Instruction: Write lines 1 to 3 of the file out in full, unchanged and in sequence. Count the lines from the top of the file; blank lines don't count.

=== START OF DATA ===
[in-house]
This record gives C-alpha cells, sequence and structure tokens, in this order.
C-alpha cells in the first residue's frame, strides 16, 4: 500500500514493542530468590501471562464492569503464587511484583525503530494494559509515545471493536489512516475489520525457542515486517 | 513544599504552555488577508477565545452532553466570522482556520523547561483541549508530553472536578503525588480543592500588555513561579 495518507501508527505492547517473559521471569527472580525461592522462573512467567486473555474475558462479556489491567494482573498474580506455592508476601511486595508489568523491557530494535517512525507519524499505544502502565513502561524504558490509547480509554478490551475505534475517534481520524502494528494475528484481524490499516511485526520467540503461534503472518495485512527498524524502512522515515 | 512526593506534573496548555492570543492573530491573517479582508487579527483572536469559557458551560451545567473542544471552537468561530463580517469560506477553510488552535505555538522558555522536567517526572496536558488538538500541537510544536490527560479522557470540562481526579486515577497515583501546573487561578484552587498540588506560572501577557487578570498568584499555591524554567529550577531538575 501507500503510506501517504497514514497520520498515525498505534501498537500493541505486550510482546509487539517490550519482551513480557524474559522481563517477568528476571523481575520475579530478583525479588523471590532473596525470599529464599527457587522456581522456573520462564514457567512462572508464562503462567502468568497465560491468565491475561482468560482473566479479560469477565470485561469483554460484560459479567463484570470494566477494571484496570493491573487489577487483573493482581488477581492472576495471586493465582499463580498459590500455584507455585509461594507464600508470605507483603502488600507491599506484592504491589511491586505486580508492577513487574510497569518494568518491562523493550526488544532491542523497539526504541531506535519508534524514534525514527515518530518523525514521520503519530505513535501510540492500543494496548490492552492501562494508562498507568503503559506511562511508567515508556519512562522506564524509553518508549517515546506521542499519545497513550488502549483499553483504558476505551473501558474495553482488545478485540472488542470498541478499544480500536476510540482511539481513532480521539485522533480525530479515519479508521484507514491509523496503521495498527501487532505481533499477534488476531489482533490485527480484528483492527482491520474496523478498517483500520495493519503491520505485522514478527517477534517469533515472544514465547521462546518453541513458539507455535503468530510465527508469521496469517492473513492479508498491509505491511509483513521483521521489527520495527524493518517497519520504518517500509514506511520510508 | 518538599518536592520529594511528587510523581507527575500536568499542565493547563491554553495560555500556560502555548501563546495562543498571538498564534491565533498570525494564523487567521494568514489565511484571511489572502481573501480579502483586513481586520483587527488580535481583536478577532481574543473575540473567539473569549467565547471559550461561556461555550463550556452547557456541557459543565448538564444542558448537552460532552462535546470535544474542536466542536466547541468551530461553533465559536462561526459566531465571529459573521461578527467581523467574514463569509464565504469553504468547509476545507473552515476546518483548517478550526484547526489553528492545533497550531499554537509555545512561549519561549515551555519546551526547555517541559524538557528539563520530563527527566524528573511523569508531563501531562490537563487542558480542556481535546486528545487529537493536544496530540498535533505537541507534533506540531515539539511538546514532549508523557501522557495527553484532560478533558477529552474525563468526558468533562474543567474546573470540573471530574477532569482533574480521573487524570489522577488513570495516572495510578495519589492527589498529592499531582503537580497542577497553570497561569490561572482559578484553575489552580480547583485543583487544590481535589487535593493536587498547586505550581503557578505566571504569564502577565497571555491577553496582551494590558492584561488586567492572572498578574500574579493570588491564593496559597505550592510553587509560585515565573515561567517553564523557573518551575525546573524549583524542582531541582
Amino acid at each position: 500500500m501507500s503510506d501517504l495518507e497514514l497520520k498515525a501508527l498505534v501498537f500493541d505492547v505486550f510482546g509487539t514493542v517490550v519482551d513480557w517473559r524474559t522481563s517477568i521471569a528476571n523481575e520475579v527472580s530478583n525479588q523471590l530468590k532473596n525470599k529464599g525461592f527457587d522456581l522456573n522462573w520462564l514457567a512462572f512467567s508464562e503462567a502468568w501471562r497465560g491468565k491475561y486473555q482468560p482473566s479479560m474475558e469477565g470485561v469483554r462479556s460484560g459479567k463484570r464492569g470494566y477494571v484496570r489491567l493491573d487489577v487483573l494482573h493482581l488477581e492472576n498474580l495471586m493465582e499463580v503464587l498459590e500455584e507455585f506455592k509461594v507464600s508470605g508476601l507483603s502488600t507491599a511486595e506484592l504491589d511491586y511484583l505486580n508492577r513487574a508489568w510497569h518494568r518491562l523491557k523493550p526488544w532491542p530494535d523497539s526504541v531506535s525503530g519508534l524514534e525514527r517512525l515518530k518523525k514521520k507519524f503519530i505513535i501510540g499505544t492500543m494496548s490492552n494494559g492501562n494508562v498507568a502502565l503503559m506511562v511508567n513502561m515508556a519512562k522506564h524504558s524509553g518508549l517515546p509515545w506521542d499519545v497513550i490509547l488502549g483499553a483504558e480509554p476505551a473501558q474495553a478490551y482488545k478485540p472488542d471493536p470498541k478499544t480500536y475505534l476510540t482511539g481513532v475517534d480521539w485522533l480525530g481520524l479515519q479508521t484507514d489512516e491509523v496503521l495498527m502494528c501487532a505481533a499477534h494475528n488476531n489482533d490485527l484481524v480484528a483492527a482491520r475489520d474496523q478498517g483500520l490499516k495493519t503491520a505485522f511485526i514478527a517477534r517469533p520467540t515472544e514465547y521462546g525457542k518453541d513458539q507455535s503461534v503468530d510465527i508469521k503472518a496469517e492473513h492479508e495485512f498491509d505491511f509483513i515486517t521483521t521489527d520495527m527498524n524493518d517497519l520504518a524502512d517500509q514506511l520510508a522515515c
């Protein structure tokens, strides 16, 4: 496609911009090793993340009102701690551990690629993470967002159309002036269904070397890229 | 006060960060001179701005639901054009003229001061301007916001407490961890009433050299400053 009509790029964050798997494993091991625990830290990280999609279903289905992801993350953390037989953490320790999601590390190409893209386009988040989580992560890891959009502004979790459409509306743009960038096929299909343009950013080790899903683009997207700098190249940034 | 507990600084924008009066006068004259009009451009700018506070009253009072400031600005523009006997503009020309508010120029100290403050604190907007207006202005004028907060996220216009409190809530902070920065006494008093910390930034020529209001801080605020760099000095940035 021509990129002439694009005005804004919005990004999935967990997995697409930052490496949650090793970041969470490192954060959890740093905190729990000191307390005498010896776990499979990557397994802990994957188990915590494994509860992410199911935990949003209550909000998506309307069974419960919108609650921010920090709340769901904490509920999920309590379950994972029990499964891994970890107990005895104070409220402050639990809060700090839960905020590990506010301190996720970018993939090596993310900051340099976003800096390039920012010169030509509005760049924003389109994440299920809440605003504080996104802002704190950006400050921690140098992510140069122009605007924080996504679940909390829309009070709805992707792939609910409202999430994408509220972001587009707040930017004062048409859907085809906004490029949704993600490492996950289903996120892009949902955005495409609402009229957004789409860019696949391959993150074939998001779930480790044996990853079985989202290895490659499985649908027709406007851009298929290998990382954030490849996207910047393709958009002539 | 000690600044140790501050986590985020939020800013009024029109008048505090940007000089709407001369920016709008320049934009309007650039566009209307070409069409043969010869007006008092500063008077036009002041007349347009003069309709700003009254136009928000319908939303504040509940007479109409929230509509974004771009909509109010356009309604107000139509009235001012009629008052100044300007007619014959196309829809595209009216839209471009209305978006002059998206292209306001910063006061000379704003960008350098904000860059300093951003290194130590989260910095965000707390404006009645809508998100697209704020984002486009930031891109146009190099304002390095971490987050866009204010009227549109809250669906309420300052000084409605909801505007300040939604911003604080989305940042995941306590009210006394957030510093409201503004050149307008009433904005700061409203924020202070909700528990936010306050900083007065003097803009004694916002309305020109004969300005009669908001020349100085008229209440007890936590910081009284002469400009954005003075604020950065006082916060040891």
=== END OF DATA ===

[in-house]
This record gives C-alpha cells, sequence and structure tokens, in this order.
C-alpha cells in the first residue's frame, strides 16, 4: 500500500514493542530468590501471562464492569503464587511484583525503530494494559509515545471493536489512516475489520525457542515486517 | 513544599504552555488577508477565545452532553466570522482556520523547561483541549508530553472536578503525588480543592500588555513561579 495518507501508527505492547517473559521471569527472580525461592522462573512467567486473555474475558462479556489491567494482573498474580506455592508476601511486595508489568523491557530494535517512525507519524499505544502502565513502561524504558490509547480509554478490551475505534475517534481520524502494528494475528484481524490499516511485526520467540503461534503472518495485512527498524524502512522515515 | 512526593506534573496548555492570543492573530491573517479582508487579527483572536469559557458551560451545567473542544471552537468561530463580517469560506477553510488552535505555538522558555522536567517526572496536558488538538500541537510544536490527560479522557470540562481526579486515577497515583501546573487561578484552587498540588506560572501577557487578570498568584499555591524554567529550577531538575 501507500503510506501517504497514514497520520498515525498505534501498537500493541505486550510482546509487539517490550519482551513480557524474559522481563517477568528476571523481575520475579530478583525479588523471590532473596525470599529464599527457587522456581522456573520462564514457567512462572508464562503462567502468568497465560491468565491475561482468560482473566479479560469477565470485561469483554460484560459479567463484570470494566477494571484496570493491573487489577487483573493482581488477581492472576495471586493465582499463580498459590500455584507455585509461594507464600508470605507483603502488600507491599506484592504491589511491586505486580508492577513487574510497569518494568518491562523493550526488544532491542523497539526504541531506535519508534524514534525514527515518530518523525514521520503519530505513535501510540492500543494496548490492552492501562494508562498507568503503559506511562511508567515508556519512562522506564524509553518508549517515546506521542499519545497513550488502549483499553483504558476505551473501558474495553482488545478485540472488542470498541478499544480500536476510540482511539481513532480521539485522533480525530479515519479508521484507514491509523496503521495498527501487532505481533499477534488476531489482533490485527480484528483492527482491520474496523478498517483500520495493519503491520505485522514478527517477534517469533515472544514465547521462546518453541513458539507455535503468530510465527508469521496469517492473513492479508498491509505491511509483513521483521521489527520495527524493518517497519520504518517500509514506511520510508 | 518538599518536592520529594511528587510523581507527575500536568499542565493547563491554553495560555500556560502555548501563546495562543498571538498564534491565533498570525494564523487567521494568514489565511484571511489572502481573501480579502483586513481586520483587527488580535481583536478577532481574543473575540473567539473569549467565547471559550461561556461555550463550556452547557456541557459543565448538564444542558448537552460532552462535546470535544474542536466542536466547541468551530461553533465559536462561526459566531465571529459573521461578527467581523467574514463569509464565504469553504468547509476545507473552515476546518483548517478550526484547526489553528492545533497550531499554537509555545512561549519561549515551555519546551526547555517541559524538557528539563520530563527527566524528573511523569508531563501531562490537563487542558480542556481535546486528545487529537493536544496530540498535533505537541507534533506540531515539539511538546514532549508523557501522557495527553484532560478533558477529552474525563468526558468533562474543567474546573470540573471530574477532569482533574480521573487524570489522577488513570495516572495510578495519589492527589498529592499531582503537580497542577497553570497561569490561572482559578484553575489552580480547583485543583487544590481535589487535593493536587498547586505550581503557578505566571504569564502577565497571555491577553496582551494590558492584561488586567492572572498578574500574579493570588491564593496559597505550592510553587509560585515565573515561567517553564523557573518551575525546573524549583524542582531541582